TAHOE/TRUCKEE — Hillary Talbot has peace of mind.
Earlier this month, the Tahoe City resident enrolled in and selected a health care insurance plan for 2014, as mandated by the Affordable Care Act for most Americans.
“Being an active skier up here, it’s a huge relief going into the winter knowing that I’m fully covered,” she said. “Not having any lapses in coverage is good peace of mind.”
This fall, Talbot was notified by her current health care provider her coverage would be dropped at the end of March 2014, and her deductible would rise significantly starting January 2014.
Rather than risk it, Talbot signed up for a new plan — with help from a local insurance agency — through Covered California, the state’s marketplace where individuals and small businesses can shop for coverage.
In order to have coverage effective as of Jan. 1, 2014, individuals need to enroll and select a plan by Monday, Dec. 23. Additionally, one must pay the first month’s premium.
Originally, the payment deadline was Dec. 31, but some insurers are extending it to Jan. 10, 2014, according to the federal government’s ACA website, www.healthcare.gov.
Open enrollment for 2014 coverage will continue until March 31, 2014. Those who obtain coverage by then will not have to pay a penalty for previous uninsured months.
After March 31, however, private health insurance for 2014 can only be obtained through a special enrollment period if one has a life-changing event such as a job loss, birth or divorce.
“If you haven’t started the process, you still have time,” said Melissa Ausilio, community outreach specialist for the North Tahoe Family Resource Center, specializing in health care and nutrition programs. “No need to panic.”
Californians trying to enroll for coverage will be directed by the federal website to Covered California, at coveredca.com.
According to Covered California, 109,296 state residents have enrolled in an insurance plan between October and November. For the week of Dec. 1-Dec. 7, 144,146 applications were completed, and 49,708 individuals selected plans.
“We are very encouraged by the tremendous response as more and more Californians learn about the health coverage available through Covered California,” said Toby Douglas, director of California Department of Health Care Services, in a statement. “Our partnerships with the counties and others are helping lay the groundwork for a significant improvement in the health of all Californians.”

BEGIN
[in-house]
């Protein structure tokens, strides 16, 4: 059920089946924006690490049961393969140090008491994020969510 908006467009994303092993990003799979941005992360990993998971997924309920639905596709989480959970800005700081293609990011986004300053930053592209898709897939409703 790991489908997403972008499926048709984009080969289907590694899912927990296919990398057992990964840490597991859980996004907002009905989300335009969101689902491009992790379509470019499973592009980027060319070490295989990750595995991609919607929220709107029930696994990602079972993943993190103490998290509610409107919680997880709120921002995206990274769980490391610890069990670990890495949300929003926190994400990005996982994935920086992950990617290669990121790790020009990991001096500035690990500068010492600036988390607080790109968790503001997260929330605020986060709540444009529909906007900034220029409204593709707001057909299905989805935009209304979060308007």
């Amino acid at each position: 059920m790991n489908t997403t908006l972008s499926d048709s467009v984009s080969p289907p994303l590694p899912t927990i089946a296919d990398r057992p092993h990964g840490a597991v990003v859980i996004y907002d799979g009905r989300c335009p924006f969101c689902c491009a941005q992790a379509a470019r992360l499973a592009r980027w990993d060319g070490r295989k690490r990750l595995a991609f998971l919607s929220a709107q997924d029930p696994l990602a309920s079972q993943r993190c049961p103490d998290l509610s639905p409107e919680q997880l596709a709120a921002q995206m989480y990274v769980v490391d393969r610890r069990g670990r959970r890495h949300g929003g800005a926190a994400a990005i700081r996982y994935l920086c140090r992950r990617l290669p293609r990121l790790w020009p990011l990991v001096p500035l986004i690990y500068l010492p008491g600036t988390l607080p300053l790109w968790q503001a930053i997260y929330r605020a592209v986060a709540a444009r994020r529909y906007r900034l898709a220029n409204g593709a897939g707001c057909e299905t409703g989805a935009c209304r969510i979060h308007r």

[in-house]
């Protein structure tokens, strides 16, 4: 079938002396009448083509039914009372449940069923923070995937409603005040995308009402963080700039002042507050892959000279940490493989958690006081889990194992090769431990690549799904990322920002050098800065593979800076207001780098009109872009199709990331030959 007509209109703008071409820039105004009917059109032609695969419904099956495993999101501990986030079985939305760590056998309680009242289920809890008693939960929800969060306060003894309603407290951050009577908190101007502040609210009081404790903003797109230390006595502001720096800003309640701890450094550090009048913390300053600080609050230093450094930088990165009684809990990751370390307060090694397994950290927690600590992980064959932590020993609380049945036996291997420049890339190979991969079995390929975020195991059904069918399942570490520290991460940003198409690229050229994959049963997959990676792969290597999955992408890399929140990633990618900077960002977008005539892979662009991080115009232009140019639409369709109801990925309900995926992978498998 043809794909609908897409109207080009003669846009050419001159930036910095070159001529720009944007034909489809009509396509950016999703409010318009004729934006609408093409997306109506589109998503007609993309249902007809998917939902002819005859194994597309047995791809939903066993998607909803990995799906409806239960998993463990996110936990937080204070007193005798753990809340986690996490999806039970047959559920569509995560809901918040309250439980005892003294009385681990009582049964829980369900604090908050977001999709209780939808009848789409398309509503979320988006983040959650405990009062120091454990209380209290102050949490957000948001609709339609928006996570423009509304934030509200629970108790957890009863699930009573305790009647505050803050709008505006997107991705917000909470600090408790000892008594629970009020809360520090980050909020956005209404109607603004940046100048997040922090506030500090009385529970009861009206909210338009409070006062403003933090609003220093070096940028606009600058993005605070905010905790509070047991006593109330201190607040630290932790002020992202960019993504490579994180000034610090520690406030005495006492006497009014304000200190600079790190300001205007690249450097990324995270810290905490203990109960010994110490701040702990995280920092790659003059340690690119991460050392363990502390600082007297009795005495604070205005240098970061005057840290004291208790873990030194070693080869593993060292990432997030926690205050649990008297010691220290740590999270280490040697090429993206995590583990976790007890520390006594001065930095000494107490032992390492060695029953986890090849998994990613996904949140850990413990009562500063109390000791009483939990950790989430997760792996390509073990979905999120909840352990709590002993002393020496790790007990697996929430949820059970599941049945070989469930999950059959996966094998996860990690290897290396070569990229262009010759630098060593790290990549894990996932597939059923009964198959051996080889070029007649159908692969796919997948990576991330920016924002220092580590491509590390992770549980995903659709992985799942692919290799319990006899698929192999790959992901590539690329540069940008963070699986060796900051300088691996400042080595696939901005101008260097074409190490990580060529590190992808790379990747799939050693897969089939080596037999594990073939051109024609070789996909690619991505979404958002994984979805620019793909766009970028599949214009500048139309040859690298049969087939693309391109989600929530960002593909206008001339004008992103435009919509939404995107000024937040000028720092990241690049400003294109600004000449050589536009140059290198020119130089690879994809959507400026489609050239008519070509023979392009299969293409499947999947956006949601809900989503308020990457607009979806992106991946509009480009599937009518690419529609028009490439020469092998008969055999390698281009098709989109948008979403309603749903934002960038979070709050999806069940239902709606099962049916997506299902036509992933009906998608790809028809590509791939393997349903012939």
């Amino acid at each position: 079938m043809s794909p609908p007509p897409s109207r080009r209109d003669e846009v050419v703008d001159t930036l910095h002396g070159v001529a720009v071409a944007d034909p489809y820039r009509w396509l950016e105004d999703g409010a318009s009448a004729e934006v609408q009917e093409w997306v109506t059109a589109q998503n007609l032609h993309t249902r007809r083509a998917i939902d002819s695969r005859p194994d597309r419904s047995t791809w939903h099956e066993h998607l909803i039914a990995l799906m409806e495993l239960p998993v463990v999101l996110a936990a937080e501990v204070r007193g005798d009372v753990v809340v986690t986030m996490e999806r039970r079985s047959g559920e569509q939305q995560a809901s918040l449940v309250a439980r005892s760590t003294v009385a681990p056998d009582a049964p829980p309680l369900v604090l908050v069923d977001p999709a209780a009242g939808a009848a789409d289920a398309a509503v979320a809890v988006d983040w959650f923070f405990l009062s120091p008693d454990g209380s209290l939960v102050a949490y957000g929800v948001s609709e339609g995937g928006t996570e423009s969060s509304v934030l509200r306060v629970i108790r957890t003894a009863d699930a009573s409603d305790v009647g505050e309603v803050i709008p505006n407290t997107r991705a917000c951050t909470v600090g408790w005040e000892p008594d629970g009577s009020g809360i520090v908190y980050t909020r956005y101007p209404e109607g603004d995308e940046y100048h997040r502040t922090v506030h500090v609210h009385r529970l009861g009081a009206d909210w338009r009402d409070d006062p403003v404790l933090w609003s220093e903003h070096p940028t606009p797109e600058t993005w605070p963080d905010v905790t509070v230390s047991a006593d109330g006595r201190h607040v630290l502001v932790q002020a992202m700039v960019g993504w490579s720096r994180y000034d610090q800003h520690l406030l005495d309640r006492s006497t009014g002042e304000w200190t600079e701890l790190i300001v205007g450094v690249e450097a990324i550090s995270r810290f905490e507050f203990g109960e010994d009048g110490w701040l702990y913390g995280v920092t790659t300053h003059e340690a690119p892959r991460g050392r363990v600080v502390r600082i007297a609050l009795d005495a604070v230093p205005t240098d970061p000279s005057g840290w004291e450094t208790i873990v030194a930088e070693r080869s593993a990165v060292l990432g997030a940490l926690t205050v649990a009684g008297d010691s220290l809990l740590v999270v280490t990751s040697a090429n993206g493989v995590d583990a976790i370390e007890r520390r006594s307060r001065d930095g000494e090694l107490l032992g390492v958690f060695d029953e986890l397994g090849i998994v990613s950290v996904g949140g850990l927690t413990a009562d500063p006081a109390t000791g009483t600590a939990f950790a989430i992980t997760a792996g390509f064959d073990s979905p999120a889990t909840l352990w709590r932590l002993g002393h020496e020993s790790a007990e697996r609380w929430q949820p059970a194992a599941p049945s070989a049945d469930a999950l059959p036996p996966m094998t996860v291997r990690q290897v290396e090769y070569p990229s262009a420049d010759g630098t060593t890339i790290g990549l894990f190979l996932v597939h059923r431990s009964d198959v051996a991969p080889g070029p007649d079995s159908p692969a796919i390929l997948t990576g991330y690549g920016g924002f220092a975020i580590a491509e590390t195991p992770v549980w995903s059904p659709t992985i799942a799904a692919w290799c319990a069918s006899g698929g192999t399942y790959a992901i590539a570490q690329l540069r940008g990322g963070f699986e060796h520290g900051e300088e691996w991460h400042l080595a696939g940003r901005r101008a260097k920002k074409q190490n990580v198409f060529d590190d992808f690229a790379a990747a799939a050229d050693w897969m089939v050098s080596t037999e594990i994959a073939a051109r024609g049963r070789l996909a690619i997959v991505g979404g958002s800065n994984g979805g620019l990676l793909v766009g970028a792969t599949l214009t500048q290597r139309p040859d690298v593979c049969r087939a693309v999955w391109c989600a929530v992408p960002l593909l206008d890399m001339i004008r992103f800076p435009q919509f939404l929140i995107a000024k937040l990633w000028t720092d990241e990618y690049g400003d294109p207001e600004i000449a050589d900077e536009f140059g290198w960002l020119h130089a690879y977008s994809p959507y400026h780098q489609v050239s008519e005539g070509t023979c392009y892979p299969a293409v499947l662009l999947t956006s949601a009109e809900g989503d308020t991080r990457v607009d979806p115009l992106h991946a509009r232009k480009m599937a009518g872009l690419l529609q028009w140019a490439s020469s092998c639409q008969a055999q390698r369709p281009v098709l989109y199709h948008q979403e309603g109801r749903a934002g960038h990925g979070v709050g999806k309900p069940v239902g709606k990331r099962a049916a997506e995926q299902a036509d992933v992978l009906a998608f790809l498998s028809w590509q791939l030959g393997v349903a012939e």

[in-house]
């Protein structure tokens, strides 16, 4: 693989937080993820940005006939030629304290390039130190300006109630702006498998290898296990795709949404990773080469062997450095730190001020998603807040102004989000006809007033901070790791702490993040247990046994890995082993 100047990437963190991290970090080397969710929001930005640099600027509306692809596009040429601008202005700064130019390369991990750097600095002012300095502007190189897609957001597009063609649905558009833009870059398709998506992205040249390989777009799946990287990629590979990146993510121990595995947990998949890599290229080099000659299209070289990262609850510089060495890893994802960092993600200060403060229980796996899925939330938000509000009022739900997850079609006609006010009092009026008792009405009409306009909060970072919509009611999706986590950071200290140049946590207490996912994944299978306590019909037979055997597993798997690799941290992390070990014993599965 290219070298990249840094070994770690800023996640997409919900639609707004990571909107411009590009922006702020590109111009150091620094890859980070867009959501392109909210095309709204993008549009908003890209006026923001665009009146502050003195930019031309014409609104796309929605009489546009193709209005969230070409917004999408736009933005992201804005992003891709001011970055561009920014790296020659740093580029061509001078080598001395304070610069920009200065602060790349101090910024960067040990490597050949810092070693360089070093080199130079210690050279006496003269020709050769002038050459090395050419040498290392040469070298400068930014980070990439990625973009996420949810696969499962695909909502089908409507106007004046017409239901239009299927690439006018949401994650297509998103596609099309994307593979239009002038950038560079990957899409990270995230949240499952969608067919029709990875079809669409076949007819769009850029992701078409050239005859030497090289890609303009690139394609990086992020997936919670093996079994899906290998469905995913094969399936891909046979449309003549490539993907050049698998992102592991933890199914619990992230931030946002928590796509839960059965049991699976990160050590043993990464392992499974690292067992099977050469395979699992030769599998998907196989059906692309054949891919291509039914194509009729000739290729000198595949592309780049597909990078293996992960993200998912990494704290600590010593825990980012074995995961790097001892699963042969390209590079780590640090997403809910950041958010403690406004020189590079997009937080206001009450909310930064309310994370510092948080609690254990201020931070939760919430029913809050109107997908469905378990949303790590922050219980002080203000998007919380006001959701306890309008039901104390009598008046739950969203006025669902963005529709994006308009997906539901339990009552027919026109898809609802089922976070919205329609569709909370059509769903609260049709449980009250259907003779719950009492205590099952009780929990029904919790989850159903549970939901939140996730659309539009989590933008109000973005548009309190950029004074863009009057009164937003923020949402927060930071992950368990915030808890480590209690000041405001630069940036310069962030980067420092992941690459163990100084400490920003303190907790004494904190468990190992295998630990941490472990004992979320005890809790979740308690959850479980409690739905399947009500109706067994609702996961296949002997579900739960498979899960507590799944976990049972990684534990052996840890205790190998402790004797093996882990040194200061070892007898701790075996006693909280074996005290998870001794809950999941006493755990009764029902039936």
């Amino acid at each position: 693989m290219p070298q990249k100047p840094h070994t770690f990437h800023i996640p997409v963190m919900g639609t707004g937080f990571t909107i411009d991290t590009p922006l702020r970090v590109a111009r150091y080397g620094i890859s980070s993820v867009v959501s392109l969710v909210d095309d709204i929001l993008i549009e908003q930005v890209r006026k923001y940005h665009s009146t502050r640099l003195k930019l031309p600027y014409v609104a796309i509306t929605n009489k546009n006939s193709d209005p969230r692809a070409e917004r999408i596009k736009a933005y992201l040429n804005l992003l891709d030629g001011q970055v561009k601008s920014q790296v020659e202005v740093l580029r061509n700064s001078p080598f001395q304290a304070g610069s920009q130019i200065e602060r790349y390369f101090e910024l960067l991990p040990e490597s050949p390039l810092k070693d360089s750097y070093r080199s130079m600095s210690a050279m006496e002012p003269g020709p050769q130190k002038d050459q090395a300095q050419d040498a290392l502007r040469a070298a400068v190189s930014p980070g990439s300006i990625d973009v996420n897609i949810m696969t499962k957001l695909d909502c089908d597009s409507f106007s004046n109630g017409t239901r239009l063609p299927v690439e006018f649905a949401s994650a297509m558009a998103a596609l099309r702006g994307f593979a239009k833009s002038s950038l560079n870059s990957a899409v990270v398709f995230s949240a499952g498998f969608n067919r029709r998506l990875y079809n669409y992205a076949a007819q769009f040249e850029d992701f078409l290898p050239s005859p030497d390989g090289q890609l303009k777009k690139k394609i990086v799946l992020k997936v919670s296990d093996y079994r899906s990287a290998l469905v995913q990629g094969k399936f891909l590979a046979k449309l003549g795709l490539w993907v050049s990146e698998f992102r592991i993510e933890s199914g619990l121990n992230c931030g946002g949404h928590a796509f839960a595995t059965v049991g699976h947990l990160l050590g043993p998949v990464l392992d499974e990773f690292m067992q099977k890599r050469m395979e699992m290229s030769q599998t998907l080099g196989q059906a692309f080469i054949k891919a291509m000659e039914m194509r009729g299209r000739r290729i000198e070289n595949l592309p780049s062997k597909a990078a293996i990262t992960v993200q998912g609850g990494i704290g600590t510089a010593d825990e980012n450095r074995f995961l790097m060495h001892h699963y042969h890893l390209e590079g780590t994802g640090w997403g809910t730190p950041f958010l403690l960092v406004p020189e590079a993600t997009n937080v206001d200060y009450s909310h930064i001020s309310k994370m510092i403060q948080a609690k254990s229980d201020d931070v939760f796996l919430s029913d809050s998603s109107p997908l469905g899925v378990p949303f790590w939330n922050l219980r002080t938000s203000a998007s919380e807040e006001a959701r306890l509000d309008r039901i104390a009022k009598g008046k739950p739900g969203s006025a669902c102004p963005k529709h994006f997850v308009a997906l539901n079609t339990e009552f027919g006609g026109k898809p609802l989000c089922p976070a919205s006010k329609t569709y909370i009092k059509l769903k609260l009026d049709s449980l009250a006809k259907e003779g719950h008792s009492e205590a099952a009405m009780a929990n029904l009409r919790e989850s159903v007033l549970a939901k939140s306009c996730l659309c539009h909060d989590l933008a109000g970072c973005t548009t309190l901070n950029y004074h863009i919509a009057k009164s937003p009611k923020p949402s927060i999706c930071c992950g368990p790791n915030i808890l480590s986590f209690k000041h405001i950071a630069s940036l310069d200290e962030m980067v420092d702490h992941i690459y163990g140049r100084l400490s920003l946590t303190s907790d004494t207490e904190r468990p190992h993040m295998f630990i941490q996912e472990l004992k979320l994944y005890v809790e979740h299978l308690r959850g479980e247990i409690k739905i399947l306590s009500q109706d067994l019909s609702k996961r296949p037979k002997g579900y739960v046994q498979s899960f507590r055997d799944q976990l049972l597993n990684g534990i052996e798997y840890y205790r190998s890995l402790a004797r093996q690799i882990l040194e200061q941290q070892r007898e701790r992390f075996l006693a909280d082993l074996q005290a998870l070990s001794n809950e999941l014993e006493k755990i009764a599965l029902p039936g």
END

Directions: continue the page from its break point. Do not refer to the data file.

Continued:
One local organization helping spread the word is the North Tahoe Family Resource Center.
“It’s the first time this has been rolled out, so there are going to be challenges, but we’re out there to assist the public with whatever they need,” Ausilio said.
When asked for recommendations for those starting the application process, she advised having all of one’s financial data and identification information at hand and giving oneself enough time to study and compare insurance plans.
“It’s more than just a monthly premium; it’s about your wellbeing,” Ausilio said.
Covered California offers four insurance plan categories: Bronze, Silver, Gold and Platinum.
These categories offer the same set of essential health benefits, which include emergency service; hospitalization; maternity and newborn care; and preventive, wellness and chronic disease management, among others.
The differences come down to monthly premium costs and one’s deductible.
Based on income, individuals can be eligible for either Medi-Cal — California’s Medicaid program — or subsidized coverage.
For example, an individual earning $15,856 or less annually, or a family of four making $32,499 or less, may qualify for Medi-Cal at low or no cost. An individual making between $15,857 and $45,960 annually, and a family of four earning between $32,500 and $94,200, may qualify for federal premium assistance based on a sliding scale.
One objective of the Affordable Care Act is making coverage more secure for those who have insurance and extended affordable coverage to the uninsured, according to the U.S. Department of Health and Human Services.
According to the U.S. Census Bureau, 48 million Americans were without health coverage in 2012 — that’s 15.4 percent of the population.
“I think (the Affordable Care Act is) a beginning, not an end point,” said Dr. Lawrence Danto, a professor of surgery for UC Davis who used to practice medicine in Truckee. “I don’t think it’s a permanent solution to access — or lack of access — to health care in our country.”
Eligible adults without coverage in 2014 must pay either a $95 fee, or 1 percent of his or her income, whichever is higher. The penalty will increase in subsequent years to $325, or 2 percent, and $625, or 2.5 percent, for 2015 and 2016, respectively.
FINDING THE COST
Under Talbot’s new coverage plan, she will see a increase of $2 a month in her premium starting in 2014.
“(It’s) definitely not a bad change,” she said.
While some individuals will see an increase in their monthly premium, Ausilio said those premiums cover previously non-included benefits such as behavioral health treatment and the assurance that you will not encounter annual and lifetime caps.
The Affordable Care Act also makes it illegal to be denied coverage based on pre-existing conditions, age and occupation.
It’s no secret federally mandated health care has been a controversial topic, as liberals laud its intent to care for all Americans, while conservatives argues its merits and question if it’s the constitutional thing to do.
However, for Talbot, looking beyond the politics is perhaps what’s best for residents.
“If you’re not 100 percent sold, find out what it would cost you for what type of plan,” Talbot said. “I feel like (it’s) important for people just to break down these barriers of being for or against it, and truly find out what it’s going to cost you, and what it’s going to cost you if you don’t have health insurance.”